September 2019 Issue
Area real estate sales are up; interest rates are down. A very good scenario, whether you are a buyer or seller, or investor. In the closer-in areas, I am seeing more activity as you might expect. But if you pay attention to the market as new listings come up, you can often be first in line without multiple offers, and with a little negotiating power. Timing can be everything.
Hope you have a wonderful and relaxing Labor Day weekend. Please give me a call or email to say hello or for help with any of your real estate questions, projects, or desire to buy or sell.
Higher Sales and Lower Rates
July brought some zip to a Portland area housing market that had been in the doldrums relative to the past few years, but the rally might prove short-lived.
Sales jumped 7.6% compared with the same month a year earlier, according to the local listing service RMLS, and the surge in sales helped bring down the previously growing number of homes on the market.
The spike in sales might be tied to a dip in mortgage rates. The average fixed rate for a 30-year mortgage has been falling since November, but it dropped below 4 percent in June. Last week, the average hit 3.6%, a low not seen since 2016.
“That’s actually stimulating buyers and getting some, who were on the fence, off,” said Matthew Gardner, chief economist for Windermere Real Estate.
Homes are sitting on the market longer. The average listing time for a home sold in July was 43 days, a week more than a year ago.
But new listings have declined at the same time, keeping buyers in competition with one another and sellers at an advantage.
The year’s slowdown, Gardner said, is part of a gradual return to a more normal market after a few frenetic years where home prices climbed by double-digit percentages annually — far in excess of wage growth.
Home Price Growth Continues to Slow in the US
Info from the Oregonian and CoreLogic
Home price growth continues to slow in the Portland area, where May brought the slowest annual increase in seven years.
And Seattle, another city that once led the country in soaring home prices, saw prices fall compared with the same month last year. It’s the first time a major U.S. city has seen price declines in several years.
Across the country, home prices have settled into a pattern of more moderate growth after years of rapid increases, according to the S&P/CoreLogic Case-Shiller home price index. But some housing markets that had been among the hottest — like Seattle, Portland and several California cities — are feeling the cooling effects more acutely.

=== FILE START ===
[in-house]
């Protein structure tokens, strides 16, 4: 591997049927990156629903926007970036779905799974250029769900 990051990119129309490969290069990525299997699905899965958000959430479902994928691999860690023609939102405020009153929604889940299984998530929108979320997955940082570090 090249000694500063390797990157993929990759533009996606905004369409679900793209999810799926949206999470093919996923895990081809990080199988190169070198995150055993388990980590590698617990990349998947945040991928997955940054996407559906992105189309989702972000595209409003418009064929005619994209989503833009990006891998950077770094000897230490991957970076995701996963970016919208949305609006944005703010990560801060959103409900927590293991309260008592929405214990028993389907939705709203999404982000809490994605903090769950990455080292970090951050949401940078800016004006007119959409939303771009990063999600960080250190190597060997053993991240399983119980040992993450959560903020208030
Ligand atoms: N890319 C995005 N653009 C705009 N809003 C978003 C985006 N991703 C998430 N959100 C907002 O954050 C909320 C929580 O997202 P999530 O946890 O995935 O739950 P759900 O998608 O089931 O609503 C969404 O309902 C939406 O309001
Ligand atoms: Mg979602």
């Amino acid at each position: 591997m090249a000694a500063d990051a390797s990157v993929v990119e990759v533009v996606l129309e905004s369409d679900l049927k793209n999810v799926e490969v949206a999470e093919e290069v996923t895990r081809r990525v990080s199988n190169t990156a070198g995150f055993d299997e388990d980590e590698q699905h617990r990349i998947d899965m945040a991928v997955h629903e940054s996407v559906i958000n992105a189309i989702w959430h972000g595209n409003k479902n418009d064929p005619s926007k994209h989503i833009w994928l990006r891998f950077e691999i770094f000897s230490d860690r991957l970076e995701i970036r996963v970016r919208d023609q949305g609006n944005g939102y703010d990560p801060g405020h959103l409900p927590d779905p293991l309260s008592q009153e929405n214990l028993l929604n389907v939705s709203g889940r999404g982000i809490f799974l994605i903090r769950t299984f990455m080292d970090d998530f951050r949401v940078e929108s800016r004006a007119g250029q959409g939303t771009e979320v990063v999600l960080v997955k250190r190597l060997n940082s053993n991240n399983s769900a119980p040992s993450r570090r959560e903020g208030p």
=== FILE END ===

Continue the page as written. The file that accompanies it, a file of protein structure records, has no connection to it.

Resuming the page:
In Portland, home prices climbed 2.4% in May compared with a year earlier, according to the index. That rate hasn’t been lower since the city’s housing market first emerged from the housing bust in 2012.
Nonetheless, area home prices remain 27% higher than their housing bubble peak from 2007, and they’ve climbed 85% since their 2012 post-recession low.
Here is a run-down of Current Home Price Growth Across the US:
The S&P CoreLogic Case-Shiller index measures home price changes in 20 major U.S. cities. Here’s how they rank, from fastest-growing prices to slowest, from May 2018 to May 2019.
Las Vegas Prices rose 6.4%
Phoenix Prices rose 5.7%
Tampa Prices rose 5.1%
Atlanta Prices rose 4.7%
Charlotte, North Carolina Prices rose 4.5%
Detroit Prices rose 4.0%
Cleveland Prices rose 3.6%
Minneapolis Prices rose 3.6%
Boston Prices rose 3.6%
Denver Prices rose 3.6%
Miami Prices rose 3.3%
Washington, D.C. Prices rose 2.9%
Dallas Prices rose 2.6%
Portland Prices rose 2.4%
Los Angeles Prices rose 1.9%
New York Prices rose 1.9%
Chicago Prices rose 1.6%
San Diego Prices rose 1.3%
San Francisco Prices rose 1%
Seattle Prices fell 1.2%
Nationally, prices rose 3.4% during the year that ended in May.
The slowing effect took hold as prices in the most expensive markets, including Portland, had begun to exceed what typical residents could afford to pay.
That was pushed along by a rise in mortgage rates last year, though the average fixed rate for a 30-year mortgage has since fallen to 3.6%, more than a full percentage point lower than last November.
At the same time, the number of homes on the market remained low by historical standards, offering willing buyers few choices.
And the skyrocketing rents in places like Portland and Seattle began to slow, removing one source of urgency for renters who’d looked to buy to avoid big annual rent hikes.